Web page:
Transparency tightrope: Why regulators are being taken to court over COVID vaccine

People want information about Covid vaccines, which laws say they have a right to. So when word got out that it will take the United States’s Food and Drug Administration (FDA) more than 50 years to make available the regulatory information about the BioNTech/Pfizer Covid vaccine, people were up in arms.

In the US, the Freedom of Information Act allows people to ask for any records they want from government agencies such as the FDA. South Africa’s Medicines Act makes a similar provision for people to object to decisions of our own medicines regulator, the South African Health Products Regulatory Authority (Sahpra). The health minister must then appoint a committee to evaluate the issue.

Both the FDA and Sahpra have been inundated with requests for information about Covid vaccines and other treatments and devices — and both have also faced legal challenges in that regard.

In the US, the FDA has received more than 8 300 applications requesting information from the regulator about various products between October 2020 and 2021.

In one of these, on 27 August, the Public Health and Medical Professionals for Transparency asked for all the information that the regulatory body had collected on Pfizer’s jab to be released. This came four days after the FDA approved the vaccine for emergency use in the US.

Sahpra has also been processing several requests, according to the body’s chief executive officer, Boitumelo Semete, but did not specify the exact number.

Meeting these demands not only puts a heavy administrative burden on regulators, because sorting through all the information takes a lot of time and effort, but can also bring hefty legal costs should a case go to court.

A call for regulatory data in the US

In the US, requests for information from government agencies should be addressed within 20 working days. But the law does acknowledge that more complex queries can take longer, especially if documents need to be sourced from multiple places, or be prepared according to certain rules before they can be released.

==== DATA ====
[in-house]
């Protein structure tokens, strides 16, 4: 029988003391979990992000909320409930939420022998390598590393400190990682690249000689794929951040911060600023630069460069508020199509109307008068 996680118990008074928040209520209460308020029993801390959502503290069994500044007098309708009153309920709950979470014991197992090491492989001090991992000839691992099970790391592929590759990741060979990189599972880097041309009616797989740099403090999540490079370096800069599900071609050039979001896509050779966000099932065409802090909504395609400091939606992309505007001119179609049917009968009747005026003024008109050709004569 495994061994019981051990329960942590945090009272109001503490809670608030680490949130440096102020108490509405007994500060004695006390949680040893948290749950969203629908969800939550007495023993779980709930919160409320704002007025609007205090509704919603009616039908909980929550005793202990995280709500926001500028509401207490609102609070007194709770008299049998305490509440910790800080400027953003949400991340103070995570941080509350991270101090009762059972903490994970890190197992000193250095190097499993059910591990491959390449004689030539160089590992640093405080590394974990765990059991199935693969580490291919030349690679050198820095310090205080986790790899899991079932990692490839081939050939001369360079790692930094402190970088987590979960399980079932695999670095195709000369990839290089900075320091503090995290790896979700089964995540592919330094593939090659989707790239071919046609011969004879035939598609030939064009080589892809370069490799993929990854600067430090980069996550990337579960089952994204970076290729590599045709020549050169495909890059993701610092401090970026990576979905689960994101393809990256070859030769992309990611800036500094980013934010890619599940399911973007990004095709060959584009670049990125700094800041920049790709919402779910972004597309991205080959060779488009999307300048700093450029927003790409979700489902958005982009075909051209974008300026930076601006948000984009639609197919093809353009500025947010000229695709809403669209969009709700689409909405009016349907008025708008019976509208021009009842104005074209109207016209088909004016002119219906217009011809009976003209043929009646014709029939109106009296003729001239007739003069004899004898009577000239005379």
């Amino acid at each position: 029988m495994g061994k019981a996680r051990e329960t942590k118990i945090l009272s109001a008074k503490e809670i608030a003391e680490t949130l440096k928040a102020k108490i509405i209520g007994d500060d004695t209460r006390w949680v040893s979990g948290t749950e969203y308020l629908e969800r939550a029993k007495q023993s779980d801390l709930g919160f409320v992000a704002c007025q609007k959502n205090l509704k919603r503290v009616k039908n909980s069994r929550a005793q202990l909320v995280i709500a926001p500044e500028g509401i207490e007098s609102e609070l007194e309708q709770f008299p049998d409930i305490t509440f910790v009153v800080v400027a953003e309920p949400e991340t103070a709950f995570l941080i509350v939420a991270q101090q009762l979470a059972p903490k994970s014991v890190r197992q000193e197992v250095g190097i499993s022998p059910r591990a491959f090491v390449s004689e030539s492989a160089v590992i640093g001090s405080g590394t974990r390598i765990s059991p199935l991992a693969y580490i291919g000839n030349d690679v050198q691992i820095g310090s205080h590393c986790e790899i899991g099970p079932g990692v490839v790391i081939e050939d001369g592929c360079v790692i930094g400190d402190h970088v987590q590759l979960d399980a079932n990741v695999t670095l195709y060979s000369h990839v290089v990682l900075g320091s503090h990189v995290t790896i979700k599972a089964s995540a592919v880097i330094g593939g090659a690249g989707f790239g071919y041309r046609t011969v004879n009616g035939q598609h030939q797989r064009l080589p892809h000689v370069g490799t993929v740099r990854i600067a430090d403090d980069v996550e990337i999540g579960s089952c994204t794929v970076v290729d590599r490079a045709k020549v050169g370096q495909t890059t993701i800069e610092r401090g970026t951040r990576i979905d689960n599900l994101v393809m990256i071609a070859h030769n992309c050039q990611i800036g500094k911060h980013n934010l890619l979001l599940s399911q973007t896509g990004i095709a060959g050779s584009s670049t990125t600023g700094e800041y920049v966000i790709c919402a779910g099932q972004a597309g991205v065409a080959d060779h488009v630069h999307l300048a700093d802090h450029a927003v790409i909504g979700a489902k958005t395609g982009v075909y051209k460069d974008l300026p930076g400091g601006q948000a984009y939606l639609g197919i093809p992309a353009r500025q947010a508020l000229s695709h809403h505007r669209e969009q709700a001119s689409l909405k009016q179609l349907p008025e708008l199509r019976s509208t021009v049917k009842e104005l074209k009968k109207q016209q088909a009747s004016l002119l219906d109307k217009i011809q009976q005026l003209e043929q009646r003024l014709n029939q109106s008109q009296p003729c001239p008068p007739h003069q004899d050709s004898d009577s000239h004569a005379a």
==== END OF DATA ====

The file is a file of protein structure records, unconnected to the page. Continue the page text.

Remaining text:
Some of these requirements relate to exceptions about what can be made public, such as trade secrets or other confidential commercial information and details that would violate someone’s privacy. This means the documents have to be sifted through carefully to redact any confidential information. 

The FDA handles information requests in the order that they arrive. When the call came for details about the Pfizer vaccine, 5 592 other requests had already been submitted that year, many of them about products other than Covid vaccines.

According to the regulator, the division that would be dealing with this application already had 459 pending submissions to work through and only 10 people to do so.

A request for a faster processing time was denied by the FDA.

Three weeks after filing their initial request, the Public Health and Medical Professionals for Transparency group took the FDA to court for the documents.

The lawsuit and the document dump

The FDA argued that they were being asked to provide more than 300 000 pages of documents along with 126 datasets made up of thousands of rows in spreadsheets.

Factoring in the time to process and redact the restricted information in all the required documents, the agency originally estimated that they would be able to go through 500 pages a month. At this pace, it would take 55 years to release all the documents.

In a ruling on 6 January, Judge Mark Pittman noted that although providing all the requested documents would be “unduly burdensome”, fulfilling the request was “of paramount public importance” to ensure transparency in the process and dispel doubts about the vaccine’s safety.

The FDA was ordered to provide more than 12 000 pages by the end of January and then from March onwards release an additional 55 000 pages each month until all the documents had been made public.

But simply making information available doesn’t mean it’s accessible.

The documents released by the FDA have been uploaded to the Public Health and Medical Professionals for Transparency website (as well as the pages cleared in March). In total, there are now 150 documents available to view.

But they aren’t labelled clearly nor do they have descriptions to show what they refer to. Finding useful information in the pile of papers is therefore like looking for the proverbial needle in a haystack.

The situation in South Africa

In February,  the Free the Children – Save the Nation appealed Sahpra’s decision in September last year to greenlight the emergency use of Pfizer’s vaccine for teenagers between 12 and 17 years old.

This self-proclaimed “children’s rights group” is headed by an engineer whose goal is to “change the perception that Covid-19 is a deadly disease” or that the spread of the SARS-CoV-2 virus constitutes a pandemic.